March 19, 2014
President Barack Obama will host a screening of the new biopic “Cesar Chavez” at the White House on Wednesday.
While the president is set to speak before the film about the noted farm labor leader, he likely won’t touch on Chavez’s strong opposition to illegal immigration.
Obama is currently pushing for comprehensive immigration reform that would bestow legal status on some 11 million illegal immigrants and provide enhanced border security measures. A bipartisan bill passed the Senate but appears unlikely to pass the House.
On Nov. 5, 2009, then-Rep. Brian Bilbray (R-Calif.) noted Chavez’s activism against illegal border crossings on the House floor.
“Cesar Chavez was probably a good, well, 20 years ahead of his time,” Bilbray said. “In fact, Cesar Chavez in 1969 led the first march on the Mexican border to protest illegal immigration. He was accompanied by Walter Mondale and Ralph Abernathy at that time to alert all to the problems that were equating with illegal immigration at that time.”
Mondale was a senator who went on to become vice president. Abernathy was a pastor and civil rights leader.
A decade after that march, Chavez testified in front of the U.S. Senate Labor and Human Resources Committee about the problems of illegal immigration as an avenue for employers breaking strikes.
“For so many years we have been involved in agricultural strikes; organizing almost 30 years as a worker, as an organizer, and as president of the union—and for all these almost 30 years it is apparent that when the farm workers strike and their strike is successful, the employers go to Mexico and have unlimited, unrestricted use of illegal alien strikebreakers to break the strike,” Chavez told senators. “And, for over 30 years, the Immigration and Naturalization Service has looked the other way and assisted in the strikebreaking.”
Chavez told the Senate panel, “I do not remember one single instance in 30 years where the immigration service has removed strikebreakers.”
The Immigration and Naturalization Service has since been reformatted as U.S. Immigration and Customs Enforcement.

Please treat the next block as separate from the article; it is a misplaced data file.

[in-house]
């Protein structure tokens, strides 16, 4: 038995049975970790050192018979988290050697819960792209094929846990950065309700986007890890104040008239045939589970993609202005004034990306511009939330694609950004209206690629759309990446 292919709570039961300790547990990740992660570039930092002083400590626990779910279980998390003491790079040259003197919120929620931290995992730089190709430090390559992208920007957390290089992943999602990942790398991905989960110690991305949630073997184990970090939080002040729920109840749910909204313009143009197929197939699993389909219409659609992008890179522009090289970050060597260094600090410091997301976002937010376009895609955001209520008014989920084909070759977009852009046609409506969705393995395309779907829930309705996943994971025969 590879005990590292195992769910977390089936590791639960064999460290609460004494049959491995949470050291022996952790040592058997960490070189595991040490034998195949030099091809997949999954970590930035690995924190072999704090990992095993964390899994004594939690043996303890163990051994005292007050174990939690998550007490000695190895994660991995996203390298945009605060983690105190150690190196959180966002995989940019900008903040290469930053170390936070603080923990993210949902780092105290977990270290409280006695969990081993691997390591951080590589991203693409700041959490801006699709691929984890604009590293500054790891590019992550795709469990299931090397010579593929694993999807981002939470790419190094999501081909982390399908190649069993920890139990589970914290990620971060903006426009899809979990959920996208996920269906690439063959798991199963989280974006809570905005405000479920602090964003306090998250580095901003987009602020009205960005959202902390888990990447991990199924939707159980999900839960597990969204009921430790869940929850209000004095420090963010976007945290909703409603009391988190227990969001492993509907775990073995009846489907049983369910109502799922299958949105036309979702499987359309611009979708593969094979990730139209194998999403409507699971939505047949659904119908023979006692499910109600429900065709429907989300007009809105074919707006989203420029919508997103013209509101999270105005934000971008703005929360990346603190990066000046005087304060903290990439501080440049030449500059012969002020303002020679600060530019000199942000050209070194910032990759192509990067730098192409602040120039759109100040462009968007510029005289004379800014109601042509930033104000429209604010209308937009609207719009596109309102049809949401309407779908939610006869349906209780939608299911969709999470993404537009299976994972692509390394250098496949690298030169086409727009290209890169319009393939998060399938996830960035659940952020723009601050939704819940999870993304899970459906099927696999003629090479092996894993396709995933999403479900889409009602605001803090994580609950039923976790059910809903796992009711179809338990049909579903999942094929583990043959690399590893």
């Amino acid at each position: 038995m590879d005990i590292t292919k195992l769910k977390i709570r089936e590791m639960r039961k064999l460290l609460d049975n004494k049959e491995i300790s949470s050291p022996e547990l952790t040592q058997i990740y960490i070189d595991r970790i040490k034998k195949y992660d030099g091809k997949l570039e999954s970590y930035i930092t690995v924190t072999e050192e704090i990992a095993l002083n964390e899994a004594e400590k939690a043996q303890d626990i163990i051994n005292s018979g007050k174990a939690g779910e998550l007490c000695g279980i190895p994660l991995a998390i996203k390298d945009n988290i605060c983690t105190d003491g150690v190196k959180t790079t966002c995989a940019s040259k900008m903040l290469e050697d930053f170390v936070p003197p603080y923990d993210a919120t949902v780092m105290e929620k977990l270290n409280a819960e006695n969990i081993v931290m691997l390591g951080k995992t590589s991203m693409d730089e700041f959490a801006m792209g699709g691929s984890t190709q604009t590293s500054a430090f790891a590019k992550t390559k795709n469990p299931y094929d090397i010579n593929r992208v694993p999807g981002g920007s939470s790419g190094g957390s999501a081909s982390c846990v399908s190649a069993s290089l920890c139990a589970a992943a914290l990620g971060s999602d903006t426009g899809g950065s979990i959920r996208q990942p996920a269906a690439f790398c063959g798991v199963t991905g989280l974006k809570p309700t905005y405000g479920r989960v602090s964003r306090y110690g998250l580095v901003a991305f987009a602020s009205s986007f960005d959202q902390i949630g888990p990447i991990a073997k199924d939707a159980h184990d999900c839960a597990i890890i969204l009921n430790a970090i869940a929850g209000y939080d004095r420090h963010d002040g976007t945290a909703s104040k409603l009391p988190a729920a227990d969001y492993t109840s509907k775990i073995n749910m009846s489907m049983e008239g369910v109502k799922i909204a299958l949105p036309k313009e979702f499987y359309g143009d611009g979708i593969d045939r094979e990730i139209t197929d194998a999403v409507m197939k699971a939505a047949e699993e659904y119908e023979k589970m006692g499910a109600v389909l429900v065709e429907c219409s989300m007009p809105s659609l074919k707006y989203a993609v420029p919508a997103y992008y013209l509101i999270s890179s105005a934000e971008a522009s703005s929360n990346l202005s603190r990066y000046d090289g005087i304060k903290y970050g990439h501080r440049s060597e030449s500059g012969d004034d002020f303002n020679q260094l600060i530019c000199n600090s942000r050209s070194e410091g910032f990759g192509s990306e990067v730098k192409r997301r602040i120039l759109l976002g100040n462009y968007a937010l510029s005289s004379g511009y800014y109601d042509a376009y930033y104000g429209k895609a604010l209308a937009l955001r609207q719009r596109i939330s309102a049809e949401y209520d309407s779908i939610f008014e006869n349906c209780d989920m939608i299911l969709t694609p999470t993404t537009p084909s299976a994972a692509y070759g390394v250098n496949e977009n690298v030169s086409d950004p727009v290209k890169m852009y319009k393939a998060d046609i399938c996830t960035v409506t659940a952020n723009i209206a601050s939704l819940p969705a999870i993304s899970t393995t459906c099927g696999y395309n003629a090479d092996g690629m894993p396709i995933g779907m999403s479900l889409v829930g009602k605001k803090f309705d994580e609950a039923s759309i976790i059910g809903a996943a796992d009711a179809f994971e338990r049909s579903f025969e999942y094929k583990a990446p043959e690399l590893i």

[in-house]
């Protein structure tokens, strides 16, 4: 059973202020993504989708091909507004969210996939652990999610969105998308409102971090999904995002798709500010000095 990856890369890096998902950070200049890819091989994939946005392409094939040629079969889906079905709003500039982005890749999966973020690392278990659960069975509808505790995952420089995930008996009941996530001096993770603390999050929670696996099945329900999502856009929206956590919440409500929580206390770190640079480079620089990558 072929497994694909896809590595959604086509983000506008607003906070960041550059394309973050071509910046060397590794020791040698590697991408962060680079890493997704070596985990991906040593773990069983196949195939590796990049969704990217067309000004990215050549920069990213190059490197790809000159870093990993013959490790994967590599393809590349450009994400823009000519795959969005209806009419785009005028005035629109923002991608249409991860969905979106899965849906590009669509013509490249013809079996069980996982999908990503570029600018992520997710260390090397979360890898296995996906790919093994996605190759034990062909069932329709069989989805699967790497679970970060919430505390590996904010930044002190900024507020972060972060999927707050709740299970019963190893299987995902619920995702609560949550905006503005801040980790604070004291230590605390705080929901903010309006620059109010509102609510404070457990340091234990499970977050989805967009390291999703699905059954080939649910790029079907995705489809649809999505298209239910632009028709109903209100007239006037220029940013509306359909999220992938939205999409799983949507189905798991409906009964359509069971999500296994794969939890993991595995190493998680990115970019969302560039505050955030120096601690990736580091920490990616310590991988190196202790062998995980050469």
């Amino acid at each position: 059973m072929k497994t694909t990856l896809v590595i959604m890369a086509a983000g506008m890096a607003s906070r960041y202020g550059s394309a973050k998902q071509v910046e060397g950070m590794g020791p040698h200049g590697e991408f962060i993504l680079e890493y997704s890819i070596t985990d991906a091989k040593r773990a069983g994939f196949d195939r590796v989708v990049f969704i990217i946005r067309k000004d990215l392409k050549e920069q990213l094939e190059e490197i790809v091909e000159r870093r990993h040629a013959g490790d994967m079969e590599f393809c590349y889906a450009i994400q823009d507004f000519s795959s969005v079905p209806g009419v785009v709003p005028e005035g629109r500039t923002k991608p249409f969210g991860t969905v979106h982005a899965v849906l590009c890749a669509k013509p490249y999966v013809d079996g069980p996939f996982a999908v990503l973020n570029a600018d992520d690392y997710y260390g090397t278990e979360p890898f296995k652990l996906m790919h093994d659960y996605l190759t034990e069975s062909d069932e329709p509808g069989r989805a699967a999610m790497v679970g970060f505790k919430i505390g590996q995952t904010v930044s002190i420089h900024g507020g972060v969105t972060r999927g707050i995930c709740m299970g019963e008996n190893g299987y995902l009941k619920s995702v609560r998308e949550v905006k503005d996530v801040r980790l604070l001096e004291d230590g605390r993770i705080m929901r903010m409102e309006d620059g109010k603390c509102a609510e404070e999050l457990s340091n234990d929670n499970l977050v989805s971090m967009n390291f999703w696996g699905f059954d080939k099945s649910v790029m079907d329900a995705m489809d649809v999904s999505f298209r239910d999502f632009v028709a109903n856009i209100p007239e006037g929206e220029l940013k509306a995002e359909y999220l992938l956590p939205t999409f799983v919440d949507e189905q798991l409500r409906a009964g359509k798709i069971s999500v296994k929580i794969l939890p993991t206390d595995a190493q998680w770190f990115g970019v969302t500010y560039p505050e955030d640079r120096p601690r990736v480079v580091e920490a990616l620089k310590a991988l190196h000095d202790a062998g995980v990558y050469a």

“We have observed all these years the Immigration Service has a policy as it has been related to us, that they will not take sides in any agricultural labor dispute,” Chavez said in his 1970 testimony. “They have not taken sides means permitting the growers to have unrestricted use of illegal aliens as strikebreakers, and if that isn’t taking sides, I don’t know what taking sides means.”
The Chavez testimony came after a farm worker strike ensued in January 1970 in California’s Imperial Valley, which borders Mexico. The United Farm Workers was seeking a 42 percent pay increase from growers over three years for the striking farm workers, and placed patrols on the border to prevent “unauthorized strikebreakers” from entering the country, according to the conservative nonprofit Center for Immigration Studies.
The UFW would later change its position in 2000 on illegal immigration at the urging of the AFL-CIO, which wanted to end employer sanctions.
The Center for Immigration Studies reported quoted labor organizer Bert Corona, an ally of the UFW, saying: “I did have an important difference with Cesar. This involved his, and the union’s position, on the need to apprehend and deport undocumented Mexican immigrants who were being used as scabs by the growers.”
Corona added, “[I] believed that organizing undocumented farmworkers was auxiliary to the union’s efforts to organize the fields. We supported an open immigration policy, as far as Mexico was concerned.”
In October 2012, Obama spoke at the dedication of a national monument for Chavez in Keene, Calif. In 2011, Obama declared March 31 to be Cesar Chavez Day.